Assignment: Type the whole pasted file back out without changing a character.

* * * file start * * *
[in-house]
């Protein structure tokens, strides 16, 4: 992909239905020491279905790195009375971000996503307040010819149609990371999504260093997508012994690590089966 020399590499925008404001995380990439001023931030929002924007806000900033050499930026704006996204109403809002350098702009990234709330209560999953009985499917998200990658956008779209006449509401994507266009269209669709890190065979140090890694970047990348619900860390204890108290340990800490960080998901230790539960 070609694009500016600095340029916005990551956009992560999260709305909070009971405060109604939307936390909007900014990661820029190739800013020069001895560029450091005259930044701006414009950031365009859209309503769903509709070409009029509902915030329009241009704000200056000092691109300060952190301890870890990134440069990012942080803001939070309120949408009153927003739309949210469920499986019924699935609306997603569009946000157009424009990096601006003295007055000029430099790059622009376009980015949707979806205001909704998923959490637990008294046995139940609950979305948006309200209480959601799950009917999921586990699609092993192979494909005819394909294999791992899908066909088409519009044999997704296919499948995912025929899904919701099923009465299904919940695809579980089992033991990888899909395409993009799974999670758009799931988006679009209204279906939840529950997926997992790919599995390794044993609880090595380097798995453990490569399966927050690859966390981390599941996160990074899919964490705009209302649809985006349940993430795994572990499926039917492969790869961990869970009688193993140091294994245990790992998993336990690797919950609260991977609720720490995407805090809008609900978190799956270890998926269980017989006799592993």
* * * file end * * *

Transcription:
[in-house]
């Protein structure tokens, strides 16, 4: 992909239905020491279905790195009375971000996503307040010819149609990371999504260093997508012994690590089966 020399590499925008404001995380990439001023931030929002924007806000900033050499930026704006996204109403809002350098702009990234709330209560999953009985499917998200990658956008779209006449509401994507266009269209669709890190065979140090890694970047990348619900860390204890108290340990800490960080998901230790539960 070609694009500016600095340029916005990551956009992560999260709305909070009971405060109604939307936390909007900014990661820029190739800013020069001895560029450091005259930044701006414009950031365009859209309503769903509709070409009029509902915030329009241009704000200056000092691109300060952190301890870890990134440069990012942080803001939070309120949408009153927003739309949210469920499986019924699935609306997603569009946000157009424009990096601006003295007055000029430099790059622009376009980015949707979806205001909704998923959490637990008294046995139940609950979305948006309200209480959601799950009917999921586990699609092993192979494909005819394909294999791992899908066909088409519009044999997704296919499948995912025929899904919701099923009465299904919940695809579980089992033991990888899909395409993009799974999670758009799931988006679009209204279906939840529950997926997992790919599995390794044993609880090595380097798995453990490569399966927050690859966390981390599941996160990074899919964490705009209302649809985006349940993430795994572990499926039917492969790869961990869970009688193993140091294994245990790992998993336990690797919950609260991977609720720490995407805090809008609900978190799956270890998926269980017989006799592993």